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Ford F-150, Ram 1500 Tie In Truck Of Year Competition

Imagine a Truck of the Year competition that ended up in a flat-footed tie with no daylight between the competitors. Well that is what happened to the Ford F-150 and the Ram 1500. And, Torque News is asking our readers to decide.

If you’ve ever played soccer or hockey, you know that ties aren’t very satisfying. So, imagine you are running a vehicle competition, and at the end of a long, arduous process, instead of a winner, you have two vehicles with the same score, a tie. Talk about big-league frustration. That is the situation in this year’s Car Connection Truck of the Year competition. When the contest jury at The Car Connection completed tabulating the results for Best Truck of the Year, there was a tie between the Ford F-150 and the Ram1500. Each truck came out with ratings of 6.2. As Torque News Staff Writer John Gorham shows it is quite an achievement for Ram to tie with the leading truck seller across the country. Meantime, Jimmy Dinsmore shows how the Ford F-150 maintains its new-truck sales dominance.The F-150 continues to maintain its sales lead in used truck sales across the country.

Ford F-150, Ram 1500 Tie

When the folks at TCC looked things over microscopically, there was very little difference between the two pickups. Okay, the Ram’s fuel economy ratings were a tad lower, while the ratings for Ford’s base work truck were a wee bit on the low side.

TCC looked at each rating to determine if there was any real daylight between the pickups. There were some, somewhere, but they weren’t able to find it easily. For instance, they noted that the “Ram looks just a little better … but the F-150’s nearly there with its boxy looks and hardy interior.”

Ford F-150, Ram 1500 Engine Offerings

Moving to the engine, TCC noted that Ford had a generous number of powertrains available – the 3.3-liter V-6, the 2.7-liter V-6 turbomotor, the 3.5-liter turbocharged engine with two output, the naturally aspirated 5.0-liter V-8, and the 3.0-liter turbodiesel. Each is available in rear-drive or four-wheel-drive, and there is a choice of 10-speed or six-speed automatic transmissions (limited availability). There are also many different final drive configurations, depending on need. And, for off-roading, the F-150 has several suspension goodies available.

On the Ram side, the number of engine options available isn’t nearly as large as the Ford F-150. For example, the standard engine on a Ram 1500 is a 3.6-liter V-6, while a 5.7-liter V-8 is very popular with many buyers. There is also a 3.0-liter turbodiesel available now, following its disappearance from the line a couple of years ago. Ram uses a standard 8-speed automatic in all of its trucks. Also, the Ram 1500 uses coil spring while the F-150 uses leaf springs. There is also a unique air suspension system available, not usually found in pickups. Ford F-150, Ram 1500 Both Comfy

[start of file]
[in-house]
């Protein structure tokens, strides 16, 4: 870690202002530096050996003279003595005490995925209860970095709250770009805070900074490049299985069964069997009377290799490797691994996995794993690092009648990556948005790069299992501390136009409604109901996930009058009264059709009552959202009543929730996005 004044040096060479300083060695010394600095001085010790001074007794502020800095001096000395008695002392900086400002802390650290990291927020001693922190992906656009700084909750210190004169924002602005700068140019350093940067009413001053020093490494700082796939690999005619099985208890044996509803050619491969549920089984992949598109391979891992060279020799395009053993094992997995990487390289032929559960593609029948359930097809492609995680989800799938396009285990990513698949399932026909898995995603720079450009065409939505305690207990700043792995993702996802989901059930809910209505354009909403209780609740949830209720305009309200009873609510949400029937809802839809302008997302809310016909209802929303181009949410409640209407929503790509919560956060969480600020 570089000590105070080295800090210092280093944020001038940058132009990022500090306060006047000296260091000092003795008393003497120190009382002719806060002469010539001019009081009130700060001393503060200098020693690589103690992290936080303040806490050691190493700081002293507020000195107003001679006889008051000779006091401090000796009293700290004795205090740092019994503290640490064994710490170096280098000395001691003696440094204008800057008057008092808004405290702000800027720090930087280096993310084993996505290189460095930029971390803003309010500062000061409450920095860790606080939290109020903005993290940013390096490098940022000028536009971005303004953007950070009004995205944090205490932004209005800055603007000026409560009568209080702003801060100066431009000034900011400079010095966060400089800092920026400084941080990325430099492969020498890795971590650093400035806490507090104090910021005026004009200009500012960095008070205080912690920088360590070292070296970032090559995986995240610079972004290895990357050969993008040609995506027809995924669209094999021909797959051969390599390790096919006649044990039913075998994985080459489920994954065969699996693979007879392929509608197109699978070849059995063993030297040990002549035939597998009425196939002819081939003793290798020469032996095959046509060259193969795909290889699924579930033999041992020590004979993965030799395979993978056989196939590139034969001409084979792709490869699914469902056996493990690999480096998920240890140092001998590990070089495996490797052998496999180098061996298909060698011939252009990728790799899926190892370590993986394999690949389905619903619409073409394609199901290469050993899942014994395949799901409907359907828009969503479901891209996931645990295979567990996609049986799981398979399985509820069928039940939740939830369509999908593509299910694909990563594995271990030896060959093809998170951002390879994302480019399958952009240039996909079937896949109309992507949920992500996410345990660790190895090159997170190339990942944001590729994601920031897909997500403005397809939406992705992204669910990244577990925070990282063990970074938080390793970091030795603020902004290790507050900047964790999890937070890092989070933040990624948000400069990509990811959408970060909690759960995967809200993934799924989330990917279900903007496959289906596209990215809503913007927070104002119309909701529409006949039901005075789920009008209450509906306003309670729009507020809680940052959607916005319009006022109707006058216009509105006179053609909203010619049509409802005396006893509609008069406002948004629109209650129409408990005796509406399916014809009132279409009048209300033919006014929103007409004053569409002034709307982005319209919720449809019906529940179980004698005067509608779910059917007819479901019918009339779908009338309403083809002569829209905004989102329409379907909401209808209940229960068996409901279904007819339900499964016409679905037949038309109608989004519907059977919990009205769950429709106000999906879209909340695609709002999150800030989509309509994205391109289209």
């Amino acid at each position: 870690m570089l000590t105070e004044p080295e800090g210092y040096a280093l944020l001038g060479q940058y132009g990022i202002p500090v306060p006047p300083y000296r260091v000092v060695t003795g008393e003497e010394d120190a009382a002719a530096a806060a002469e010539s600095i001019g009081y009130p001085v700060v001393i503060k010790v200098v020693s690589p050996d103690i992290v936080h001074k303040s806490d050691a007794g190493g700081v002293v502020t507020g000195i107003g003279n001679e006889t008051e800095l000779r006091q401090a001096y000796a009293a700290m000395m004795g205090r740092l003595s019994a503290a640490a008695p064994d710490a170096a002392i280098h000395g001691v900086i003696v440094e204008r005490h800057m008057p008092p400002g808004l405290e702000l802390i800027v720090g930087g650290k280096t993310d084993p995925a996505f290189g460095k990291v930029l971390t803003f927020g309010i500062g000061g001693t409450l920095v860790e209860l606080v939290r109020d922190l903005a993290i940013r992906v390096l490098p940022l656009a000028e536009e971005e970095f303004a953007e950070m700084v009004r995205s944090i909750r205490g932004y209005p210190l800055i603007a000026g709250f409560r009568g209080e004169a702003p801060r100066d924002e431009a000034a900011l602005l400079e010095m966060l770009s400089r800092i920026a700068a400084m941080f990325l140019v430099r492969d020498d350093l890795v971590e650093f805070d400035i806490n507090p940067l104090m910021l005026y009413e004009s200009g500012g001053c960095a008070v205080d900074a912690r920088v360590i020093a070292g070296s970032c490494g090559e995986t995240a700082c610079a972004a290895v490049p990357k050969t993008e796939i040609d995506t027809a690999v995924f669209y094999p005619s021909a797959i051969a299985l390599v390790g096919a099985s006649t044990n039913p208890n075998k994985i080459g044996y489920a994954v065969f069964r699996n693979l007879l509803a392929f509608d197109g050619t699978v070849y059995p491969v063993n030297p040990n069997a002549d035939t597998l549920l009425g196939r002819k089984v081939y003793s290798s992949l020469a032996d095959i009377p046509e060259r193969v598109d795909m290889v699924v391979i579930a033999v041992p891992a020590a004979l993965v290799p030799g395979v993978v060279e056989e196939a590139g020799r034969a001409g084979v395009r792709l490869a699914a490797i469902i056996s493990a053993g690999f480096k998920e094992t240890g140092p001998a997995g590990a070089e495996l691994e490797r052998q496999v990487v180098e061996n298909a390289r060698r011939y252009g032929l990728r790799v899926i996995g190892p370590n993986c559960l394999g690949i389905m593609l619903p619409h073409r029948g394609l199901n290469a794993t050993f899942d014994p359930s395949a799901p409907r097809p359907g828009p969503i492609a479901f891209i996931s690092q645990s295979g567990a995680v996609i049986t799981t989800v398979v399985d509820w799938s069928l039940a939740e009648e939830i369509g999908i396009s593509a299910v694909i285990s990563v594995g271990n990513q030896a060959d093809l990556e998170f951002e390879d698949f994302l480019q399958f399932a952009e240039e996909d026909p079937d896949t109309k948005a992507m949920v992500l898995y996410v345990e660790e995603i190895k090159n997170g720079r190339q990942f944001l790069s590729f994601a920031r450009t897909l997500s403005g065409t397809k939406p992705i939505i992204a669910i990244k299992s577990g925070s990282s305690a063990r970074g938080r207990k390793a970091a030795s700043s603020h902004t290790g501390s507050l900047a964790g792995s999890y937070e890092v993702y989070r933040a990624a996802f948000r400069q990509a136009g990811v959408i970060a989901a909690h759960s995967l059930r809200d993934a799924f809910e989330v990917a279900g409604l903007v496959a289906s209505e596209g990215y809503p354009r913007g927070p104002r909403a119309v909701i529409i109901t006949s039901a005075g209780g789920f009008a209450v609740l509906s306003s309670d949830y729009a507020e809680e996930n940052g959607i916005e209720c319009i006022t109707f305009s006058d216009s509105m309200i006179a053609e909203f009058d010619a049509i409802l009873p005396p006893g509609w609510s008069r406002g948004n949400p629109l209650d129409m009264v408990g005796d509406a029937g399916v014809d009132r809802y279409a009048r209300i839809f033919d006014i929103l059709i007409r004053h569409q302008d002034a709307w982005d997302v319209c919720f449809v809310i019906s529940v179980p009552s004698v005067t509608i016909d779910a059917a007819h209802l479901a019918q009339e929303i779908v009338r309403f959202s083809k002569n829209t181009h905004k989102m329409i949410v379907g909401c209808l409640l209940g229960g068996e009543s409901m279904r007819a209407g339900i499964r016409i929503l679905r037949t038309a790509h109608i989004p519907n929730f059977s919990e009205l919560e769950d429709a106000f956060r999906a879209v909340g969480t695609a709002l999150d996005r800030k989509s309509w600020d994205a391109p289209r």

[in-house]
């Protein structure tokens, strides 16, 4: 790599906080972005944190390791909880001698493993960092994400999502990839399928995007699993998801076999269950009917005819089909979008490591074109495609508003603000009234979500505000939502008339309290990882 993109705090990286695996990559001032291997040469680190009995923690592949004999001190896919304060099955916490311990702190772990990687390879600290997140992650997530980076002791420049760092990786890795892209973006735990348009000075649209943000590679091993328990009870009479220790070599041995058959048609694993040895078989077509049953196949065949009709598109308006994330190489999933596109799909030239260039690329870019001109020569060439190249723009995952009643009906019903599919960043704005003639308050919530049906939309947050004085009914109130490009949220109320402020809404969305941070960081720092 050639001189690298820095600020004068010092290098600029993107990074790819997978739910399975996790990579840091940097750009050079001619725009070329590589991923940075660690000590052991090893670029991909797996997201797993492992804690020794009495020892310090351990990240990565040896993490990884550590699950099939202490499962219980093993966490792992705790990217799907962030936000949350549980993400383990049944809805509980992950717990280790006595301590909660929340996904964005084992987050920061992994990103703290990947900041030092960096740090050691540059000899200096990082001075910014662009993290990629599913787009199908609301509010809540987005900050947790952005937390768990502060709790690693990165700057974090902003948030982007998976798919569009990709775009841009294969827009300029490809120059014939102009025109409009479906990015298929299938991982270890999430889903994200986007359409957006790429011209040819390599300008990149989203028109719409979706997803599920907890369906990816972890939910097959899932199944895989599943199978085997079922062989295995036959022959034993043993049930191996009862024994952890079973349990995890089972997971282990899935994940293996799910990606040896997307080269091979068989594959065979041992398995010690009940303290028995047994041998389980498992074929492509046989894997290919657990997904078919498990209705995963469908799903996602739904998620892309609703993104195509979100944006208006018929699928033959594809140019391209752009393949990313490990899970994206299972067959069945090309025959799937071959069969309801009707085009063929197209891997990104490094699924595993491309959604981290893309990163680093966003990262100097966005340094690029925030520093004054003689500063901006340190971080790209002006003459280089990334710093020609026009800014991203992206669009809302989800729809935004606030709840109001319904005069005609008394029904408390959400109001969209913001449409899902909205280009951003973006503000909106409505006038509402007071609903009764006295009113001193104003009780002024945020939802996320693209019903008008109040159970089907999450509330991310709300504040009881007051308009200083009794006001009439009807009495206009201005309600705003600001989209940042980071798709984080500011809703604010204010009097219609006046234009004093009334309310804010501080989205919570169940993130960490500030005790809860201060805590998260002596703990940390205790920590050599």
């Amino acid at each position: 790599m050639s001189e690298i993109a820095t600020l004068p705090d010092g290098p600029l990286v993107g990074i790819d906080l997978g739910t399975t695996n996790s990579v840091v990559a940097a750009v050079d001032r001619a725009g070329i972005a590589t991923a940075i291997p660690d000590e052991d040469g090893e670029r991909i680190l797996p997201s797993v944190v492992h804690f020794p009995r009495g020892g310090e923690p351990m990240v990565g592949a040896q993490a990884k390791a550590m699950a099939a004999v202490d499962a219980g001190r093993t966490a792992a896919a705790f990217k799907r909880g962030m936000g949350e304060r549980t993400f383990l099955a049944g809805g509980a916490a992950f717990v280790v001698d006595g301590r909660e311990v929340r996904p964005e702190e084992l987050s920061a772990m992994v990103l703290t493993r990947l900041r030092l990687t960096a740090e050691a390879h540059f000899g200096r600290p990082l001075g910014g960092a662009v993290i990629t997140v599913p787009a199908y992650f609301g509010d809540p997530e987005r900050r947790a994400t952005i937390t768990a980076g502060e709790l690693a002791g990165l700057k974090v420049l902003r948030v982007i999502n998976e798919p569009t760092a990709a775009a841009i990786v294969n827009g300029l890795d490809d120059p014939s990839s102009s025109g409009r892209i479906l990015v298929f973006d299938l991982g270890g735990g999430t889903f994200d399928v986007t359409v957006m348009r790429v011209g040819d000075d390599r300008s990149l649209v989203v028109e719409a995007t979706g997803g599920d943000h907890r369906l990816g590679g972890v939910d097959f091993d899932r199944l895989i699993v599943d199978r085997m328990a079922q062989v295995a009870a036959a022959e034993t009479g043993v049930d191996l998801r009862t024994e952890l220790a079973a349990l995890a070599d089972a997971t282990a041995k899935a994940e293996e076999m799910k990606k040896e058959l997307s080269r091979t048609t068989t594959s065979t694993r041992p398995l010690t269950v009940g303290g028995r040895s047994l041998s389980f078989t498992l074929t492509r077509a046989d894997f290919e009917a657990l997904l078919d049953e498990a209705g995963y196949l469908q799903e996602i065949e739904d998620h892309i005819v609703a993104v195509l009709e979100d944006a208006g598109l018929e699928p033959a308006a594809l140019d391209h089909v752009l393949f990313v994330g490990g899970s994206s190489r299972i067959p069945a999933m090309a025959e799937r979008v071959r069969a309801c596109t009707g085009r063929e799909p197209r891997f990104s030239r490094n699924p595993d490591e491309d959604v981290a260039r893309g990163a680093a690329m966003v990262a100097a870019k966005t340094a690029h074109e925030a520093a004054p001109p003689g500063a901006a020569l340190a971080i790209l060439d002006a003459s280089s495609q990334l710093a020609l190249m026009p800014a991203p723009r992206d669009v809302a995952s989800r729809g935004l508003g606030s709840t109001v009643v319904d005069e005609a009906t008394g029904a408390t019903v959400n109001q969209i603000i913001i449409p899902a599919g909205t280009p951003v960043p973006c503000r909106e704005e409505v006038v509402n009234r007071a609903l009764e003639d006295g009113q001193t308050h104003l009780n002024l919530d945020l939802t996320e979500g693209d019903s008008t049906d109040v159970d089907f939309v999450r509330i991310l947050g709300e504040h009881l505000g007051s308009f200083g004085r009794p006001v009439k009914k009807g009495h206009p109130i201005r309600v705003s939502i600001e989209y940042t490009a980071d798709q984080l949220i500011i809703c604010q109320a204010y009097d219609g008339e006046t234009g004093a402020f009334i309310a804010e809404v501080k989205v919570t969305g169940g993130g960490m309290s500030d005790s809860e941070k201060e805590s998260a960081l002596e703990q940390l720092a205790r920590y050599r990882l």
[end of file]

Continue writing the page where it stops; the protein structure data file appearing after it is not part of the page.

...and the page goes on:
When it comes to comfort and safety, there’s very little daylight between brands. The evaluators found that the best configurations are four-door, crew cabs with either 5.5- or 6.5-foot beds. Owners are using both pickups as family vehicles today, while the Ram did have a few added tech features – USB-C connectors and an 8.4-inch touchscreen, standard on Laramie and higher models. The touchscreen on the Limited is large, 12-inches, a best in pickup truck technology.

TCC noted that while Ford’s base offering, the XL, has few options when buyers move up to the XLT or higher, they get an 8.0-inch touchscreen. The device also offers smartphone compatibility software. “Ford’s ace is a trim that has no rival, for now: The F-150 Raptor is a desert sports car,” TCC notes.

Ford F-150, Ram 1500 Lack Auto Braking

As to safety, both makers lack automatic braking on every truck. For this, TCC marked them down on the safety scale. And, fuel economy is another area that’s not very important for most buyers. “As for fuel economy? That ranks somewhere between ‘don’t care’ and ‘what’s that’ for most pickup buyers.”

And, this brings us back to their dilemma: when everything is said and done, there is no clear winner; there’s still a tie; “the competition between the two is as clear as mud.”

Torque News Asks Readers Opinions

And, this is where Torque News would like to ask you to weigh in. Which pickup, in your opinion, is the winner? Is it the Ford F-150 or the Ram 1500? You can email in a single-word answer to the comment section below, or you can write up your reason for liking the Ford or the Ram. When we have all of your answers – hopefully, there will be many, we’ll publish the results with a few comments from you. We will also let TCC know our findings, though we suspect they will already know.

Marc Stern has been an auto writer since 1971. It was a position that filled two boyhood dreams: One was that I would write, and two that I write about cars. When I took over as my newspaper’s auto editor, I began a 32-year career as an automotive columnist. There isn’t much on four wheels that I haven’t driven or reviewed. My work has appeared in Popular Mechanics, Mechanix Illustrated, AutoWeek, SuperStock, Trailer Life, Old Cars Weekly, Special Interest Autos, and others. Today, I am the Ford F150 reporter for Torque News. I write how-to and help columns for online sites such as and others. You can follow me on Twitter or Facebook.